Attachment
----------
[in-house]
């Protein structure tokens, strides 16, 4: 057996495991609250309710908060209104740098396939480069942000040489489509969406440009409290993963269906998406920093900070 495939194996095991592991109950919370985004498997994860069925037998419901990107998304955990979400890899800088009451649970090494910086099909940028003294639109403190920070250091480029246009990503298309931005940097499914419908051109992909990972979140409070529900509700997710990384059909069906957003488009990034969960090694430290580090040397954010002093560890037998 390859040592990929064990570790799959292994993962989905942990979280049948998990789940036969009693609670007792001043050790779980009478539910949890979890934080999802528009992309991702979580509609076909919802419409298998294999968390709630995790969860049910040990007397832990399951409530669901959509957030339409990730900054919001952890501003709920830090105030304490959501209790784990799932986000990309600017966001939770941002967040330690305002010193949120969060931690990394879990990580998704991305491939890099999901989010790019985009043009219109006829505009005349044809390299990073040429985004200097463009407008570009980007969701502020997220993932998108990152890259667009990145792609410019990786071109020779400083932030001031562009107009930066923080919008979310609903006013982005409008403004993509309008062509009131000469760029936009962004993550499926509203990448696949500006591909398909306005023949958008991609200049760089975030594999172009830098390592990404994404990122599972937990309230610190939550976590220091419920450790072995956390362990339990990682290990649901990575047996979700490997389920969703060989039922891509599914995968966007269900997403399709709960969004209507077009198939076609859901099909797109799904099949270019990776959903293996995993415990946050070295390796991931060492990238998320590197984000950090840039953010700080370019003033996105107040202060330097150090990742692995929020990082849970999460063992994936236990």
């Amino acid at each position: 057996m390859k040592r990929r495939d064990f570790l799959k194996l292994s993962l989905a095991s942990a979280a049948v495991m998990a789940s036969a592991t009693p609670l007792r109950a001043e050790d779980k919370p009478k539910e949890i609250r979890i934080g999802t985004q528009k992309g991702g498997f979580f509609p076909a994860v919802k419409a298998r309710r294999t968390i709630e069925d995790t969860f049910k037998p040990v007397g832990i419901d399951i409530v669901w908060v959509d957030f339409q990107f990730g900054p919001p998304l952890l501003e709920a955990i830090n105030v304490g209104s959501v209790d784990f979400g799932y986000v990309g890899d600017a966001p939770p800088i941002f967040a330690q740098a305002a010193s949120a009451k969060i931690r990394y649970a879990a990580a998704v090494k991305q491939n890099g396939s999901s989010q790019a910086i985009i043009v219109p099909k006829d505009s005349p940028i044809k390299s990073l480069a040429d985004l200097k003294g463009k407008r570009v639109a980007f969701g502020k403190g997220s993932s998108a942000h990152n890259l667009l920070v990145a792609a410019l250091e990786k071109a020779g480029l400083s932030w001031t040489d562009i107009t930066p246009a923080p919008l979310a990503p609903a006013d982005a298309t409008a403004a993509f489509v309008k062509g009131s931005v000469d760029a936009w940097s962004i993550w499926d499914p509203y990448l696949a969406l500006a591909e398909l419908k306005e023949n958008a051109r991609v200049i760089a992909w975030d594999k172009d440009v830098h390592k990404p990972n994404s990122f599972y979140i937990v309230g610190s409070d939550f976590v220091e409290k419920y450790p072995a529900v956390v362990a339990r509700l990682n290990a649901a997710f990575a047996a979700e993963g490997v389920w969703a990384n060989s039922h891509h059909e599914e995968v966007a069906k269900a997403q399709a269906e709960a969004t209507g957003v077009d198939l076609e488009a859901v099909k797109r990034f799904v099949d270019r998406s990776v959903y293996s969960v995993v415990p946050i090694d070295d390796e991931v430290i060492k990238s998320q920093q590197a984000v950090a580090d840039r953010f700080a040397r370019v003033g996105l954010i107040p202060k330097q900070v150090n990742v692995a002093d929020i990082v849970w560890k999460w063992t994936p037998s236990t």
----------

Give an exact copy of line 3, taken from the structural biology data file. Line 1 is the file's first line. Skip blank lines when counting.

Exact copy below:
């Amino acid at each position: 057996m390859k040592r990929r495939d064990f570790l799959k194996l292994s993962l989905a095991s942990a979280a049948v495991m998990a789940s036969a592991t009693p609670l007792r109950a001043e050790d779980k919370p009478k539910e949890i609250r979890i934080g999802t985004q528009k992309g991702g498997f979580f509609p076909a994860v919802k419409a298998r309710r294999t968390i709630e069925d995790t969860f049910k037998p040990v007397g832990i419901d399951i409530v669901w908060v959509d957030f339409q990107f990730g900054p919001p998304l952890l501003e709920a955990i830090n105030v304490g209104s959501v209790d784990f979400g799932y986000v990309g890899d600017a966001p939770p800088i941002f967040a330690q740098a305002a010193s949120a009451k969060i931690r990394y649970a879990a990580a998704v090494k991305q491939n890099g396939s999901s989010q790019a910086i985009i043009v219109p099909k006829d505009s005349p940028i044809k390299s990073l480069a040429d985004l200097k003294g463009k407008r570009v639109a980007f969701g502020k403190g997220s993932s998108a942000h990152n890259l667009l920070v990145a792609a410019l250091e990786k071109a020779g480029l400083s932030w001031t040489d562009i107009t930066p246009a923080p919008l979310a990503p609903a006013d982005a298309t409008a403004a993509f489509v309008k062509g009131s931005v000469d760029a936009w940097s962004i993550w499926d499914p509203y990448l696949a969406l500006a591909e398909l419908k306005e023949n958008a051109r991609v200049i760089a992909w975030d594999k172009d440009v830098h390592k990404p990972n994404s990122f599972y979140i937990v309230g610190s409070d939550f976590v220091e409290k419920y450790p072995a529900v956390v362990a339990r509700l990682n290990a649901a997710f990575a047996a979700e993963g490997v389920w969703a990384n060989s039922h891509h059909e599914e995968v966007a069906k269900a997403q399709a269906e709960a969004t209507g957003v077009d198939l076609e488009a859901v099909k797109r990034f799904v099949d270019r998406s990776v959903y293996s969960v995993v415990p946050i090694d070295d390796e991931v430290i060492k990238s998320q920093q590197a984000v950090a580090d840039r953010f700080a040397r370019v003033g996105l954010i107040p202060k330097q900070v150090n990742v692995a002093d929020i990082v849970w560890k999460w063992t994936p037998s236990t």